Managing Successful Programmes (MSP) Dictionary of Terms
Managing Successful Programmes
(MSP®) is a set of principles for managing a program of work provided by the global best practice company Axelos (formally provided by the OGC). MSP is a framework of principles and processes designed to deliver "successful outcomes from organisational change". It is designed to be flexible rather than perscriptive and can be adapted for industry, program type etc. It is used by private and public sector companies to manage and deliver on large change programs.
View the Agile Dictionary, ITIL Dictionary. Project Office Dictionary (P30). Full PRINCE2 glossary of terms. See also Risk Management Dictionary and Project Management Dictionary.
A - B
- Aggregated risk to Business Operational Stability
| C - I
- Capability to Issue Resolution Strategy
| L - P
- Leadership to Proximity
| Q - R
- Quality to Role
| S - V
- Senior Responsible Owner to Vision Statement
| MSP Acronyms
Definitions from C - Capability to I - Issue Resolution Strategy
A service, function or operation that enables an organisation to exploit opportunities.
An individual who will support and provide leadership to enable a programme
to achieve its goals within a specific part of an organisation, but is not part of the programme
team, for example the BCM.
Reports to the Business Change Manager (BCM) and may operate at a project level to support benefits realisation, namely focus on the realisation of a particular benefit
A group of specialists appointed to support a Business Change Manager in the Business Change Management aspects of benefits realisation.
The ongoing activity of maintaining a sound system of internal control by which the directors and officers of an organisation ensure that effective management systems, including financial monitoring and control systems, have been put in place to protect assets, earning capacity, and the reputation of the organisation.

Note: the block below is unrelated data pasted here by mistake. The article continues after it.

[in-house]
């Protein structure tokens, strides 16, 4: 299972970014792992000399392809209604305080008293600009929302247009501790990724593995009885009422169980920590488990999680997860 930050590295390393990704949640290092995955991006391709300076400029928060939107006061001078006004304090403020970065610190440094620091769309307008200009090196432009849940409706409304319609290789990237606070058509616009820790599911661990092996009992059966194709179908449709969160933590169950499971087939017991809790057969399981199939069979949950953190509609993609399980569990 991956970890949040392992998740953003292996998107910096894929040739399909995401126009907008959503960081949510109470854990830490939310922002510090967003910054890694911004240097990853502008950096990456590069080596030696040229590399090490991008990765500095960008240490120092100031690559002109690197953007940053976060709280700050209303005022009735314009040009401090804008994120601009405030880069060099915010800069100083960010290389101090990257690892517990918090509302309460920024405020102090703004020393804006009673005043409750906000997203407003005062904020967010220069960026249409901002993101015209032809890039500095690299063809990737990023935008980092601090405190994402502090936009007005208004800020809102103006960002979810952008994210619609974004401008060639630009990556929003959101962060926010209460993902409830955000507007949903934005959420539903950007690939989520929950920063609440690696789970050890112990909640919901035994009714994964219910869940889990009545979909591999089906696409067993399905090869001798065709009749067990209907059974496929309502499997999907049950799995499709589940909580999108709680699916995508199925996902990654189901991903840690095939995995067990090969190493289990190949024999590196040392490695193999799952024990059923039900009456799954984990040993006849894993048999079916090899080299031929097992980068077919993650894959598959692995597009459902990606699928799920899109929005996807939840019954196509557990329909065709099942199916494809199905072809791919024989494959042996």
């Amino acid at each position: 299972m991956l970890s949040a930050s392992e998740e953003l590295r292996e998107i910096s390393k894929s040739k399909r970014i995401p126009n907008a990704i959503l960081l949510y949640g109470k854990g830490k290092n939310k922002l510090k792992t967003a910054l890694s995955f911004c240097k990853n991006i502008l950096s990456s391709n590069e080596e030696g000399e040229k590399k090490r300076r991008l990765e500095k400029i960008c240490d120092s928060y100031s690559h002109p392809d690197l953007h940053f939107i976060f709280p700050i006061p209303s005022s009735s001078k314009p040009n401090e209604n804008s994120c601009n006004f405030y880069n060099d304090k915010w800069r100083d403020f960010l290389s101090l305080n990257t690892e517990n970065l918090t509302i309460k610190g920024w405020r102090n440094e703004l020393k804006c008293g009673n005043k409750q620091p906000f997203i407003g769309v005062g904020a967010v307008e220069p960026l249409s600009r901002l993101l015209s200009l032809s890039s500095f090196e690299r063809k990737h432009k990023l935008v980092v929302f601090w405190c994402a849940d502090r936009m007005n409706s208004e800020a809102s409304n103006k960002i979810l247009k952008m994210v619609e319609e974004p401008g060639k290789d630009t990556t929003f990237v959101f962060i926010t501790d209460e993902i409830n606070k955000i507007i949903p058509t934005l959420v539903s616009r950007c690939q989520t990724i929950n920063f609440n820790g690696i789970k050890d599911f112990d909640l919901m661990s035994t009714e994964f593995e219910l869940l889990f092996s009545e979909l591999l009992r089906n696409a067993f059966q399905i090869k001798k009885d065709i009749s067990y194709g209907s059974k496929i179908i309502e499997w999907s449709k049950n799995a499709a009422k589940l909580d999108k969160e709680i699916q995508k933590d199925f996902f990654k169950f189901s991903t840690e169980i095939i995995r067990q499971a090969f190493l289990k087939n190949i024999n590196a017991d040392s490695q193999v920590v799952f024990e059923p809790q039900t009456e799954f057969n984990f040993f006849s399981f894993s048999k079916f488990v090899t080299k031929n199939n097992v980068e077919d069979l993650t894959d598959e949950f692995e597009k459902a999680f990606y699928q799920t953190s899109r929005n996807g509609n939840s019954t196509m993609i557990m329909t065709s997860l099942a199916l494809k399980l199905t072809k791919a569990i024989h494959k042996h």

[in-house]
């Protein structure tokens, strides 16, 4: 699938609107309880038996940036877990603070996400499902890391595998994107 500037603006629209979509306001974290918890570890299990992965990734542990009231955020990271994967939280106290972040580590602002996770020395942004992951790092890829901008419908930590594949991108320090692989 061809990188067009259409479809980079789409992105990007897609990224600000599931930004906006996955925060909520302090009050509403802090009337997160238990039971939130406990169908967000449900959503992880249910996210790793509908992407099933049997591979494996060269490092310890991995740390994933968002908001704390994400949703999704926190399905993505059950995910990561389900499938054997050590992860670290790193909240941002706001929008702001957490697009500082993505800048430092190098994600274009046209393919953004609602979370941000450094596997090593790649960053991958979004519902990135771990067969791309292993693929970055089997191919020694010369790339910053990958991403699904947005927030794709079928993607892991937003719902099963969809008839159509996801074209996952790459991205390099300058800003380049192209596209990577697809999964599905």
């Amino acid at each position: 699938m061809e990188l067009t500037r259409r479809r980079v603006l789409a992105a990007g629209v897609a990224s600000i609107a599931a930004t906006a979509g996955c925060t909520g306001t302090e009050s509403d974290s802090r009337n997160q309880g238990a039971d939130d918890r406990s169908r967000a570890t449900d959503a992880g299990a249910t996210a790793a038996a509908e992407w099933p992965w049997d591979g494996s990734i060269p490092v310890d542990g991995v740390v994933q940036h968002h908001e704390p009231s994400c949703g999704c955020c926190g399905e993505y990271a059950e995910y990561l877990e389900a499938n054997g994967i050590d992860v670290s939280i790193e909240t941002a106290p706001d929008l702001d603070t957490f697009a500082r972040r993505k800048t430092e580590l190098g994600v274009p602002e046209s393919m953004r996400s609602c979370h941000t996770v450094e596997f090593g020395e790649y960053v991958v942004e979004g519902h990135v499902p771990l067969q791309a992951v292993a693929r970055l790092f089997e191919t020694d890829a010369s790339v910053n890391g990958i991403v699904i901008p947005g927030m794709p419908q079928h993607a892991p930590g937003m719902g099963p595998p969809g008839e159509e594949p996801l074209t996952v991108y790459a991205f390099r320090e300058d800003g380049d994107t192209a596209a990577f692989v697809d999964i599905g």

Technical and administrative activities concerned with the creation, maintenance and controlled change of configuration throughout the life of a product.
The totality of the change initiatives within an organisation; it may comprise a number of programmes, standalone projects and other initiatives that achieve congruence of change.
requiring the committed involvement of more than one organisation to achieve the desired outcomes; also referred to as a 'cross-cutting' programme
A representation of all the inputs and outputs from the projects and how they interrelate, treating each project as a 'black box'.
An outcome perceived as negative by one or more stakeholders. Dis-benefits are actual consequences of an activity, whereas a risk has some uncertainty about whether it will materialise.
that subsumes one or more pre-existing projects into a coherent alignment with corporate policy and strategy.
A document that is used to capture, track and ensure all stakeholder
feedback is dealt with.
An independent assurance review that occurs at a key decision point within the lifecycle of a programme
The functions, responsibilities, processes and procedures that define how a programme
is set up, managed and controlled.
A relevant event that has happened, was not planned and requires management action. Could be a problem, query, concern, change request
or risk that has occurred.
The log of all issues raised during the programme
Issue Resolution Strategy
How the programme
will handle issue resolution.
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